How does Jess become more determined through his friendship with Leslie in "Bridge to Terabithia"?
Could you give me some quotes or text examples from the book please?
1 Answer | Add Yours
At the start of the story, Jess is someone of whom others take advantage. His sisters are selfish teenagers who regularly shirk their duties and leave Jess "to do the work as usual" (Ch.1). He likes to draw, but hides his creations, and he loves his teacher Miss Edmunds, but won't defend her when students talk badly about her. When Jess meets Leslie and shares the imaginary land of Terabithia with her, he discovers a true friend, one who believes in him and likes him for who he is. Jess tells Leslie of his frustration at not being able to draw like he wants to, saying, "I just can't get the poetry of the trees", and she responds quietly, "you will someday". When Jess is with Leslie, "everything seem(s) possible", his confidence grows, and he becomes increasingly more determined and assertive (Ch.4).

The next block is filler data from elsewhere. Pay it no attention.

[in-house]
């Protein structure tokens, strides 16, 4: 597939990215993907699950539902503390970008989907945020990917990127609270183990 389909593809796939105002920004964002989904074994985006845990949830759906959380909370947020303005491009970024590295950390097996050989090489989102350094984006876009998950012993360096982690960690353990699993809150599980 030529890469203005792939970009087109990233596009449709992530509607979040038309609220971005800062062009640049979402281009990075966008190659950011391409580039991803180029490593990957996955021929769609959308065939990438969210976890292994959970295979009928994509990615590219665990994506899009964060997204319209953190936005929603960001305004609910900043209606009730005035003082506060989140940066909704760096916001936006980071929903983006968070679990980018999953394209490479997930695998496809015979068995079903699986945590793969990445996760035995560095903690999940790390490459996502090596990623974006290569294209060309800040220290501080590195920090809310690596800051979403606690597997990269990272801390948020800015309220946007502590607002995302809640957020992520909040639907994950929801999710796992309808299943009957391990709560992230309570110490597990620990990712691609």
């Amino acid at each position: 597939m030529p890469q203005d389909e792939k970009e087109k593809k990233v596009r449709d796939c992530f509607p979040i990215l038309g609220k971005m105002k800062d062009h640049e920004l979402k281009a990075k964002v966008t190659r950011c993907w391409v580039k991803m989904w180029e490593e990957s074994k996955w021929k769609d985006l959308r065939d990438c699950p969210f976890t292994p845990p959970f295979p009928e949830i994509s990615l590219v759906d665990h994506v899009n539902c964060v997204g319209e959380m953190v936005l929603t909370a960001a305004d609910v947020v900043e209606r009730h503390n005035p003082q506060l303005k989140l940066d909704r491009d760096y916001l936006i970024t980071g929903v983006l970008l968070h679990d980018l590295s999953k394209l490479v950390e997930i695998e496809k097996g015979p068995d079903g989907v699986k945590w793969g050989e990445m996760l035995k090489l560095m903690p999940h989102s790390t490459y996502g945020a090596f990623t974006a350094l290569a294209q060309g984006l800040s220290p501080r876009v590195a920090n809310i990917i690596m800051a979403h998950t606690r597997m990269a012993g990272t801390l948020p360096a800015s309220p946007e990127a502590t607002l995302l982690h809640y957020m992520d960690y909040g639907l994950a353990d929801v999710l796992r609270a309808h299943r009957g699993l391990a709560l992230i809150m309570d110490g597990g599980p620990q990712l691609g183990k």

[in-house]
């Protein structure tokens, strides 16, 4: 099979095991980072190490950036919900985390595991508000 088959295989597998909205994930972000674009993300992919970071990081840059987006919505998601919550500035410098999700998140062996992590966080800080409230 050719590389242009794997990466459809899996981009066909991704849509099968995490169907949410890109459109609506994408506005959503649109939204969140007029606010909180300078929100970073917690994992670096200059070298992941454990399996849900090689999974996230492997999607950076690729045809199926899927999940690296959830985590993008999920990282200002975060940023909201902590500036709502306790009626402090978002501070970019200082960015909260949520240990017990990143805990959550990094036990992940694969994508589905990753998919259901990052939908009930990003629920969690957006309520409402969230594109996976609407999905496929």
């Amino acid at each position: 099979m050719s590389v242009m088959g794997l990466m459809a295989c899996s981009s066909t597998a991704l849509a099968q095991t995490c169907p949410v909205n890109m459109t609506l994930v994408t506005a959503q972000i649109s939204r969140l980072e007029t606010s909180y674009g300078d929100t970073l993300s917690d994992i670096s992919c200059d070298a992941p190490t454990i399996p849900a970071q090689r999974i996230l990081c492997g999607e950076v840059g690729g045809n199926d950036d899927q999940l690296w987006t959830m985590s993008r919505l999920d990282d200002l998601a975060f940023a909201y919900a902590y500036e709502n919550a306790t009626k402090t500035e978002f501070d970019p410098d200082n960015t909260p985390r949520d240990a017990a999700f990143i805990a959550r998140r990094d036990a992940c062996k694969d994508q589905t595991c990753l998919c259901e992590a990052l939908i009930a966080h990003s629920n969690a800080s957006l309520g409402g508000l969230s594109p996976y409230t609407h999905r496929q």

Jess is stronger when he is with Leslie, but he depends on her, needing her "to make the magic" (Ch.7). He is disgusted by his own fears, "as though he had been made with a great piece missing" (Ch.9), and he is furious when Leslie dies, because "she had made him leave his old self behind and...left him stranded" (Ch.12). It is not until she dies, however, that he discovers that his strength lies within himself. Jess is then able to help May Belle cross the bridge to Terabithia, and assume the role of mentor and leader, building her up as Leslie did with him.
Join to answer this question
Join a community of thousands of dedicated teachers and students.Join eNotes